But we need some context before I say why it was so unusual.
And not just that, but most of them had smaller and larger cars in the same three configurations as well. Chevrolet for instance had the smaller Cavalier and larger Caprice. Oh and also the Corsica in between the Cavalier and Celebrity. And the Beretta as a coupe of the Corsica. So with the Corvette, that's six cars in a total of 11 configurations.
I forgot the Camaro! Seven cars in 12 configurations.
And that's just one division. You had nearly the same coverage by Pontiac, Oldsmobile, and Buick. Plus a few more from Cadillac. That's well over 50 configurations.
Do you know how many cars Chevrolet makes now? Five.
Do you know how many cars GM as a whole makes now? Nine.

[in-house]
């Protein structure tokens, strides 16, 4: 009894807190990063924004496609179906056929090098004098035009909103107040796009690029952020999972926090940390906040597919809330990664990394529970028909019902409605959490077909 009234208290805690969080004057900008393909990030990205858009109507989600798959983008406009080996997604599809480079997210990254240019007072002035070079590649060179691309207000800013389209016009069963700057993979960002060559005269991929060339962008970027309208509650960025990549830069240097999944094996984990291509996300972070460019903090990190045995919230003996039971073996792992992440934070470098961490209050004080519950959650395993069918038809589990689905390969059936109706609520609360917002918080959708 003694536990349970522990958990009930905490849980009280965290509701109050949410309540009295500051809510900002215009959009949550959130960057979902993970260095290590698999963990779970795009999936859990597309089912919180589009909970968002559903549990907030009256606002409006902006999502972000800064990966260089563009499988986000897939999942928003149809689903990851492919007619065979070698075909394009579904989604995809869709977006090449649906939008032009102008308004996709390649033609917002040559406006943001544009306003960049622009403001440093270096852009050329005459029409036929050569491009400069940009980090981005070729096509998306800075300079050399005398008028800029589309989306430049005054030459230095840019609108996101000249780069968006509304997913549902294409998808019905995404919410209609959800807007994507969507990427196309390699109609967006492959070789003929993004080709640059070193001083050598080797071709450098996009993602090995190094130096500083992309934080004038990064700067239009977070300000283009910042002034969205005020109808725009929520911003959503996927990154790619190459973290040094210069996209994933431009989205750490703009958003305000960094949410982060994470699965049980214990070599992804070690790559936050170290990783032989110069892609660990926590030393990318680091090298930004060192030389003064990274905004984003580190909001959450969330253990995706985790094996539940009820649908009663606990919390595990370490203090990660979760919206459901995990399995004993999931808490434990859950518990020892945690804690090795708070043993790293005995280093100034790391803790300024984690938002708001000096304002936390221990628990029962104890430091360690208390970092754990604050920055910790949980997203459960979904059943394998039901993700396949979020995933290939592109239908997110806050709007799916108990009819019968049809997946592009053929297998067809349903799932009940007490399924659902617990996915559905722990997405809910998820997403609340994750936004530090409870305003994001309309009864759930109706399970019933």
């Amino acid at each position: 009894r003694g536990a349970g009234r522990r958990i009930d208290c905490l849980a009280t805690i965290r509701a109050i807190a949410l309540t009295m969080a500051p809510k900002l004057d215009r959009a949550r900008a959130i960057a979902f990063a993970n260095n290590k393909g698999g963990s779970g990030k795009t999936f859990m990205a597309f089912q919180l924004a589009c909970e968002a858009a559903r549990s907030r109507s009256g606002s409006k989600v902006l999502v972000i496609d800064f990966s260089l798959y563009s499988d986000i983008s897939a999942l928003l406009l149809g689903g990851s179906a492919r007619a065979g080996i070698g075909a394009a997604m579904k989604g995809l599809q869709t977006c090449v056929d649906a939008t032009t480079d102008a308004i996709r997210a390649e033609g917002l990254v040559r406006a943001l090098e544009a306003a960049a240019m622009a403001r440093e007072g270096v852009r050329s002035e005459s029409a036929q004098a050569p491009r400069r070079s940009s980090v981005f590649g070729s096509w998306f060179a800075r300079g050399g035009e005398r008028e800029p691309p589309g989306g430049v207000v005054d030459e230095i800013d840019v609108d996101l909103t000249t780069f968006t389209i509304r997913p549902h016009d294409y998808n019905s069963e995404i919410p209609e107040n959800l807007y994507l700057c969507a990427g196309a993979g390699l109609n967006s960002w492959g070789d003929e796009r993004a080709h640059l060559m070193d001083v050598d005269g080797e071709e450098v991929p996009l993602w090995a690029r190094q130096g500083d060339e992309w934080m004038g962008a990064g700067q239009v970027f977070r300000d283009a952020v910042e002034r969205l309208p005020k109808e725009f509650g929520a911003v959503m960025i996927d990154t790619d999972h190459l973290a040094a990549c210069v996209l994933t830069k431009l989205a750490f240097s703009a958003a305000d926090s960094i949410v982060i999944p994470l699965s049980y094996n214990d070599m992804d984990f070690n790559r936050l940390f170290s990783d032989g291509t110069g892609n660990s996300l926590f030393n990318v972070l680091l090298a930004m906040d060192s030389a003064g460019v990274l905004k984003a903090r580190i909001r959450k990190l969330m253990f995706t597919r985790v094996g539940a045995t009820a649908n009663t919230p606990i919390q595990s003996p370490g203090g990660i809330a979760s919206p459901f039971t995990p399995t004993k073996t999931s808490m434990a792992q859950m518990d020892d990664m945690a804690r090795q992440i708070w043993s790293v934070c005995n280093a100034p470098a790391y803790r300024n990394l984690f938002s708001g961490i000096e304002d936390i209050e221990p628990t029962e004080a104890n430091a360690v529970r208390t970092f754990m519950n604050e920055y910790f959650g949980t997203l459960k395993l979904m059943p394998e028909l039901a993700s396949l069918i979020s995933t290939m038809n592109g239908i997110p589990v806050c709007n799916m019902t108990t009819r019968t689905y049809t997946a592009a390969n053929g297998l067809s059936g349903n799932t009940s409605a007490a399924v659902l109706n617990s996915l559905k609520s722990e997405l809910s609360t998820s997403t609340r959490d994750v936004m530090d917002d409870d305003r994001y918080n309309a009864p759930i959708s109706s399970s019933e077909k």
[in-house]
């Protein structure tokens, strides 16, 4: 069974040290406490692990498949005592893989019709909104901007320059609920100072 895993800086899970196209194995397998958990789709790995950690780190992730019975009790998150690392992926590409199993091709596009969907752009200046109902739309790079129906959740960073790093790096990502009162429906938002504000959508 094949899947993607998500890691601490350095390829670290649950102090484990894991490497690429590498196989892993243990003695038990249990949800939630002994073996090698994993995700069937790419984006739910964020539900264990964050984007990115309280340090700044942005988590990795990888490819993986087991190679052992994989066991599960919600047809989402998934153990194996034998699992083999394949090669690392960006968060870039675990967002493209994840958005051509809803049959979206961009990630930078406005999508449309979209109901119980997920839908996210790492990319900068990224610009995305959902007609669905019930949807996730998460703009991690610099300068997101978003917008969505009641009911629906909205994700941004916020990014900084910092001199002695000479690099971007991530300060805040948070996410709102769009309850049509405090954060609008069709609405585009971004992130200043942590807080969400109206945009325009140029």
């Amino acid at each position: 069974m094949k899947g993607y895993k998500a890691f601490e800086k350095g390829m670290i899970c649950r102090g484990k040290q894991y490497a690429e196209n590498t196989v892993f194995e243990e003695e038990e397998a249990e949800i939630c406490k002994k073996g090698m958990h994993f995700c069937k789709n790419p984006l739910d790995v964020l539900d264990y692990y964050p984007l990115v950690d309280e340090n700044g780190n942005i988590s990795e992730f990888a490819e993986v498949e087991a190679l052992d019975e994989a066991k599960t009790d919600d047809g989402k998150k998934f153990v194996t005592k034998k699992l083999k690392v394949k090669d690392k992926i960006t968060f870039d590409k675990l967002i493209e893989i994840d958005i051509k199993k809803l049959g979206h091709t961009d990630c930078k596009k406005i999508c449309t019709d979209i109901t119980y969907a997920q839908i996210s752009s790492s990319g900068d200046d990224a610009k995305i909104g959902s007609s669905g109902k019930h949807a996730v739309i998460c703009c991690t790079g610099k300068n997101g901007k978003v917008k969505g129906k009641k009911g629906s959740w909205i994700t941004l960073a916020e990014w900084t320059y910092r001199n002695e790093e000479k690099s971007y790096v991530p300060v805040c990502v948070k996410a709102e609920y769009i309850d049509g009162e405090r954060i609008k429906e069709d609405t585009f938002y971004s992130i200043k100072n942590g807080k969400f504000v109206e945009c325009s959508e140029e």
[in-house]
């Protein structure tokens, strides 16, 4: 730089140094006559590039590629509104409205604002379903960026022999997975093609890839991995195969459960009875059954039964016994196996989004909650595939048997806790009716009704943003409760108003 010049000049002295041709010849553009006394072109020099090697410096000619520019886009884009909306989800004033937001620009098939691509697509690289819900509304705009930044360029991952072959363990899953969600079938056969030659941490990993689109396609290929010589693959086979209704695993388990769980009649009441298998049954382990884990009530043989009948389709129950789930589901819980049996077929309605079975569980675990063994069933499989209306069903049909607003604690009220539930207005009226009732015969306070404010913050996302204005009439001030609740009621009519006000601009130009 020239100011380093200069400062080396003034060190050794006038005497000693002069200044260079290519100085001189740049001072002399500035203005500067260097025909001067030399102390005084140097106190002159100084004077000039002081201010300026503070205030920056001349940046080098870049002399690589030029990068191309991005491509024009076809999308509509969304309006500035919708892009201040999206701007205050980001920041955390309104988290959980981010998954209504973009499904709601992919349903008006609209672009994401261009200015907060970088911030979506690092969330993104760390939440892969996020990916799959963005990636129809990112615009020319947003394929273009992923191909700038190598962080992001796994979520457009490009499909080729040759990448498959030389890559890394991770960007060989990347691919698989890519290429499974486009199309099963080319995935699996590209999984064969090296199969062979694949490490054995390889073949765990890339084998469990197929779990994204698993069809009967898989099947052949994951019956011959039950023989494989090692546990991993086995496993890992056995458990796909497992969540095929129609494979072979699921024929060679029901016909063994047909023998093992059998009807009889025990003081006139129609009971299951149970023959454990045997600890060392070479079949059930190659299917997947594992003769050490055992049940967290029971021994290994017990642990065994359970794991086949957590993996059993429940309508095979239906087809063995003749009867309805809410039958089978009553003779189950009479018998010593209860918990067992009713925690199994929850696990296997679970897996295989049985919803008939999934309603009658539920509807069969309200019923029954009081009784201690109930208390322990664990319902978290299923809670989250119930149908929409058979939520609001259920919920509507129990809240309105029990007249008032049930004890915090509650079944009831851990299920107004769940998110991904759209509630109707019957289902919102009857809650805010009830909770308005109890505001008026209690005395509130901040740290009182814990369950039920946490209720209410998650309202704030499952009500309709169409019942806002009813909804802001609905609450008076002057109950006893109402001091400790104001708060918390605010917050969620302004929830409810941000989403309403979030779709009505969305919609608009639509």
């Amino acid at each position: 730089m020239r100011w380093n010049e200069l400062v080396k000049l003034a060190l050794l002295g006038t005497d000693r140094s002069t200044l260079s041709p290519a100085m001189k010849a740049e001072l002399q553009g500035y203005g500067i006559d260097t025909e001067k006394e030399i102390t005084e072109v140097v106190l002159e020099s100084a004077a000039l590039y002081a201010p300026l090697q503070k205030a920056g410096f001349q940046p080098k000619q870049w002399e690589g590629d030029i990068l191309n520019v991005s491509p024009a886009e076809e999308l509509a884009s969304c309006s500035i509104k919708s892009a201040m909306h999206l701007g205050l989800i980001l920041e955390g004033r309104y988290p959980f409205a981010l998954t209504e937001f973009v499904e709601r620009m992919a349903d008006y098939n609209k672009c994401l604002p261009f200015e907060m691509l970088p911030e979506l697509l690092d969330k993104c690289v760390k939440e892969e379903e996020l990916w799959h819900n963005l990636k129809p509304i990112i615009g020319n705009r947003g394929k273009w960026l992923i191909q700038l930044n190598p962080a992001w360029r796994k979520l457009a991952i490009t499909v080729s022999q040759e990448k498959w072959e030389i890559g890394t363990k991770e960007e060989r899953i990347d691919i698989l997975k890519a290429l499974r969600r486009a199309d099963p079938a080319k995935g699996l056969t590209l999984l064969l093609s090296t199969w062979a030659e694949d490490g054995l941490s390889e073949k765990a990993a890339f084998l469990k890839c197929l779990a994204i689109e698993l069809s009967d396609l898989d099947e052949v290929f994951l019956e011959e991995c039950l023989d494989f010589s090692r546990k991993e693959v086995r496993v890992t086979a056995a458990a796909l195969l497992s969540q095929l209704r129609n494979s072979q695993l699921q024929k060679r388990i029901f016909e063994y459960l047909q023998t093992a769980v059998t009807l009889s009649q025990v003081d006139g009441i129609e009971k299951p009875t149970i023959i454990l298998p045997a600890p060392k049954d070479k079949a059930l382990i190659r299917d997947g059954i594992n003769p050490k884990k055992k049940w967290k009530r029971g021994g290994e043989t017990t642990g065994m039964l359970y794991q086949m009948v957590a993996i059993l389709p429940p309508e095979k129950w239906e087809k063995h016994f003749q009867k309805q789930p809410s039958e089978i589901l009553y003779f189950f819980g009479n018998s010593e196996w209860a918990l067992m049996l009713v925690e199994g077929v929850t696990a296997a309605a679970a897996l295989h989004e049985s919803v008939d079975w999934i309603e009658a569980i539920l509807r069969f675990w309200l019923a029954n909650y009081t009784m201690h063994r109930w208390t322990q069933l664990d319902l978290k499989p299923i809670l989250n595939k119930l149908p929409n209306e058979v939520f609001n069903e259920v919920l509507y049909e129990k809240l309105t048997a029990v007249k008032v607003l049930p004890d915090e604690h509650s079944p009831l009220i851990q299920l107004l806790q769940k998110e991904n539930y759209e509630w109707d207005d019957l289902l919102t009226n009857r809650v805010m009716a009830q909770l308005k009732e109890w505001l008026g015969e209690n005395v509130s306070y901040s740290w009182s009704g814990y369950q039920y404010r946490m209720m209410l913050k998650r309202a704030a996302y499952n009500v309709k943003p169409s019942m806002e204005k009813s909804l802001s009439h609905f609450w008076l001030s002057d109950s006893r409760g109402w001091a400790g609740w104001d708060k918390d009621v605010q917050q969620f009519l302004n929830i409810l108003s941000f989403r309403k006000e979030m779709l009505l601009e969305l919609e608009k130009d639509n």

So, the Mazda6. I saw one on the road the other day, and the another for sale later that day, and it reminded me that it came in a set of configurations that was VERY rare throughout time, and certainly in the early 2000s.
As you see, it came in a four door sedan and wagon, and the blue one is a four door hatchback. Not a rare setup for a Golf or Civic, but in a large car like a Taurus or an Accord? You just didn't see it.
Chevrolet offered the Malibu MAXX in a 'five door' configuration, but there was no wagon. There was a Taurus wagon, a Sable wagon, an Accord wagon - wait! No there was not. There was an Accord coupe, but no wagon. Honda was already getting ready for the SUV takeover I guess.
No, there was only one other car with this combination;
The wagon though was the most recent of the styles. Not sure why it is that they didn't make wagons earlier given how their brethren Volvo just LOVED wagons, but, I don't know - Sweden I guess. And also, it wasn't called a wagon, it was the SportCombi.
Anyway, so there you go, some amazing trivia for you.
By the way, if anyone is looking to give away their Saab 9-3 SportCombi Turbo X, I am available.